Search bars on most knowledge bases are generally placed right before the list of articles. Including a search bar enables people to look for a specific thing about your service or product. It helps them navigate your knowledge base easily.
Apart from these core elements, feel free to include other things that you want, such as a separate section for audio and video tutorials. It is critical to have all your knowledge base components figured out before you begin writing the content for the knowledge base.
2. Follow a comprehensive article structure
You should keep some things in mind regarding the structure of your knowledge base content. To make the structure easy to follow, create a simple template and use it for every article.
As a case to point, agree that all of your articles should follow a specific format and comprise the following things in the same order.
The main topic/problem: Describe the issue or the task that the customer is having.
Step-by-step procedure: Using simple steps and describe the process of solving the issue or completing the task
Result achieved: What would be the result after the customer has completed the steps?
Related topics and articles: To deliver answers to any follow-up or associated queries.
Bear in mind that the ultimate objective is to maintain your communication style very clearly throughout the content of your knowledge base.
3. Make a list of topics
This is the crux of building your knowledge base. Making a list of topics might seem overwhelming, but it is easily achievable if you start small. A couple of things you can put together without any prior research are:
Every fundamental question about your service or product
Details on how to conduct the basic setup when using your product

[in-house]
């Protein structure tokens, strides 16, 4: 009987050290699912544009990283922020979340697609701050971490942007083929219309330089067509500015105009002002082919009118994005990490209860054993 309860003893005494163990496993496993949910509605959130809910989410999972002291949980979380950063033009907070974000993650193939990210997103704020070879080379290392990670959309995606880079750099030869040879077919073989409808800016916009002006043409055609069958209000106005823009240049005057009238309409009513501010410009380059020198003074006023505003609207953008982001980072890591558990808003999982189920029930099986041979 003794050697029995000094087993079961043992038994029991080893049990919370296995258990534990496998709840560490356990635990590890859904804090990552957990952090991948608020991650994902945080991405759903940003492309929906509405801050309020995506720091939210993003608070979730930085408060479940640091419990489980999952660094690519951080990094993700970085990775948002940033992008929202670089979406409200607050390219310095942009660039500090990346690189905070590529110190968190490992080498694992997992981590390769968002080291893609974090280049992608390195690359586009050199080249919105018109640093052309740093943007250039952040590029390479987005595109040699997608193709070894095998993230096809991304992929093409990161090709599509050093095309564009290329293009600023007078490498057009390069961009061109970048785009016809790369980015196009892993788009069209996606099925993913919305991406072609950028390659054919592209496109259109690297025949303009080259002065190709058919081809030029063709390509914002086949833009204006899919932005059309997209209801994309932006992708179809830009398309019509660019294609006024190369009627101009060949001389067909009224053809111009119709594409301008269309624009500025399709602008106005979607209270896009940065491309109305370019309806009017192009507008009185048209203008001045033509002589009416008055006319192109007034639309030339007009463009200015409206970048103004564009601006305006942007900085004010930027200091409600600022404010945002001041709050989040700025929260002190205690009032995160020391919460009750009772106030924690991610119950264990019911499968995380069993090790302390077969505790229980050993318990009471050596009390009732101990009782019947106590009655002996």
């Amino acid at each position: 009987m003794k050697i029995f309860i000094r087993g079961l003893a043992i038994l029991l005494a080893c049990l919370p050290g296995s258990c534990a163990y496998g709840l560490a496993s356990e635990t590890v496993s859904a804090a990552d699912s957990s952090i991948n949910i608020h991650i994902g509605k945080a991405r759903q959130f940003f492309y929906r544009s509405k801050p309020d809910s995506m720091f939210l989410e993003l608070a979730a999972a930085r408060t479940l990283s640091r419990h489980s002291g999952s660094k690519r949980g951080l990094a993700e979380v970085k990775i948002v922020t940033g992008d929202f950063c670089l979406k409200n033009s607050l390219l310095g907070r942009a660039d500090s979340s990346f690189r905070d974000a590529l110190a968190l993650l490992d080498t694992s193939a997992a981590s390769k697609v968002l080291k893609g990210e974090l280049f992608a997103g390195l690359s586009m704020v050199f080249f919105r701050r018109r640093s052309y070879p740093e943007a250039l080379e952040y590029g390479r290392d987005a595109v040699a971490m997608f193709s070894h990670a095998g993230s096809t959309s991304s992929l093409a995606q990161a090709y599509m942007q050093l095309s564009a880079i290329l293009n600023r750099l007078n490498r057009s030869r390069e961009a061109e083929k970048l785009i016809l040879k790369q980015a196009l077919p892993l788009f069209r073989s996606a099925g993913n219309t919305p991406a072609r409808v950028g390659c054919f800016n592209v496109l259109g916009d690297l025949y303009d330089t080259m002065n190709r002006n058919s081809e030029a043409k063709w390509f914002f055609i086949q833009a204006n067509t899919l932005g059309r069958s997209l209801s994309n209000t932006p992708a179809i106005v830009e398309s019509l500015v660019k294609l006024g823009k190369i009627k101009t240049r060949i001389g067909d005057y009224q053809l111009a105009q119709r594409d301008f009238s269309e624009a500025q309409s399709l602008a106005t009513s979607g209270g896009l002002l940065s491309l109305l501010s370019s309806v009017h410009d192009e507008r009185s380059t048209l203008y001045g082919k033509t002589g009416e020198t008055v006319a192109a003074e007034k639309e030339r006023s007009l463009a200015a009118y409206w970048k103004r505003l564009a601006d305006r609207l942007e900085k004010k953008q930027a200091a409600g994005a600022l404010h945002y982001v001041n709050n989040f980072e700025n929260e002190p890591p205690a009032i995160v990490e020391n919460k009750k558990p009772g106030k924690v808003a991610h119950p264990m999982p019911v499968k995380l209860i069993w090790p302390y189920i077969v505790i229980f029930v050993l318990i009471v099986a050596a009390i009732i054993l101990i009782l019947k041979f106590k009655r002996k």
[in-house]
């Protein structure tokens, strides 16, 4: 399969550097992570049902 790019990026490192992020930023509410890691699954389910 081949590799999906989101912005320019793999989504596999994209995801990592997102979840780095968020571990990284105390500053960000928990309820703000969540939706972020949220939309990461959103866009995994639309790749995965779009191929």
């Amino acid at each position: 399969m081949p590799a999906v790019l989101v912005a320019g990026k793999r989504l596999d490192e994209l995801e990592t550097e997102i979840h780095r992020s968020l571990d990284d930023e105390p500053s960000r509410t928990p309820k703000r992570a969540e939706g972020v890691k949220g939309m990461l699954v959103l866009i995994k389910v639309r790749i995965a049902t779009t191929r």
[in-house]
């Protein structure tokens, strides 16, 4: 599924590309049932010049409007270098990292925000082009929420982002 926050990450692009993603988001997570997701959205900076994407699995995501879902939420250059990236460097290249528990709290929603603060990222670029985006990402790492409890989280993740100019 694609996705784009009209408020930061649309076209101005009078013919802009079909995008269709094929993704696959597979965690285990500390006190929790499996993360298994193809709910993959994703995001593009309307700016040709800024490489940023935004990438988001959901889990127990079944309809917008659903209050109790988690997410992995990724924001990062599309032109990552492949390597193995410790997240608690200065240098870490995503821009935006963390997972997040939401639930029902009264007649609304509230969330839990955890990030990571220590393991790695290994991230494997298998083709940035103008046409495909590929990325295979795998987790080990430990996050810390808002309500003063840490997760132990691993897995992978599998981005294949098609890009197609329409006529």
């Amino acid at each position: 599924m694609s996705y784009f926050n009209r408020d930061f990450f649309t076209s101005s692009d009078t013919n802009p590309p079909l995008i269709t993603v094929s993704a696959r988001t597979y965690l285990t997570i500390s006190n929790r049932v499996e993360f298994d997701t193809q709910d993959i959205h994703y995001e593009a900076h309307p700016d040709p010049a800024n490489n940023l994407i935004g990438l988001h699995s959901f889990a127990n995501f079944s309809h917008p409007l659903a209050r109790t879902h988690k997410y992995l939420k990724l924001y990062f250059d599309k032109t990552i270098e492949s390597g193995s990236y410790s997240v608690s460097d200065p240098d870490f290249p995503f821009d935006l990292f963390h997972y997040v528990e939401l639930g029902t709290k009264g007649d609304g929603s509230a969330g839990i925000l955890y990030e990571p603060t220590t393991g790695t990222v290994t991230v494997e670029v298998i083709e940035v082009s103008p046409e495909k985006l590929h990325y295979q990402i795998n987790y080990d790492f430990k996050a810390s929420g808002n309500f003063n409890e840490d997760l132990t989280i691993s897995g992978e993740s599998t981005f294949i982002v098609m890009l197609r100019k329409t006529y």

From this point onwards, you can delve further into the topics you want to cover in the different base sections. Talk to your sales and support managers to see what questions customers have. Or take a look at what content your competitors include in their knowledge base.
When jotting down the titles of your topics, remember that individuals usually search using basic terms. Hence it is best if you use action words such as “Using” and “How to”
Knowing which sections and articles you will have in your knowledge base gives you the groundwork to build the entire structure.
4. Create content guidelines
Whether you are writing the articles yourself or designating someone else to do so, bear in mind that simplicity is the key. Creating content guidelines ensures that your articles are clear, informative, and consistent.
Here are some general content guidelines that you should create for those who are writing down the content for your knowledge base:
Keep the text short and sweet. It helps people swiftly scan and check whether the information they need is in the text.
Use lists and bullet points. Structuring information using lists and bullet points makes the text easy to read and follow.
Use paragraphs. No one has the time to glean vital information from pages and pages of text. Break it down into concise skimmable sections.
Include links: By linking related articles, you can help users to find all the relevant information they need to solve their queries.
5. Optimize for Google
If your organization's knowledge base is easy to access and locate via Google, you will likely draw your potential customer's attention.
Keyword optimization. Target the right and highly relevant keywords that boost your visibility online and position you exactly where your consumers are looking.
Metadata optimization. Include keyword phrases in your titles, URLs, and meta description.
XML sitemap for the knowledge base. This enables search engines like Google to rank the web pages from your website.
6. Use visuals
Visual content is a very effective strategy to enrich your knowledge base and keep the users fully engaged. The most popular and efficient type of visuals people use in their knowledge bases is screenshots of your service or product to demonstrate how things work.
Moreover, you can also play around with elements such as GIFs, instructional videos, and other visual elements that provide your knowledge base with that extra appeal.
Remember that your knowledge base should be informative and up-to-date. Analytics can help with that by pinpointing users' behavior and feedback. This allows you to further grow and update your knowledge base.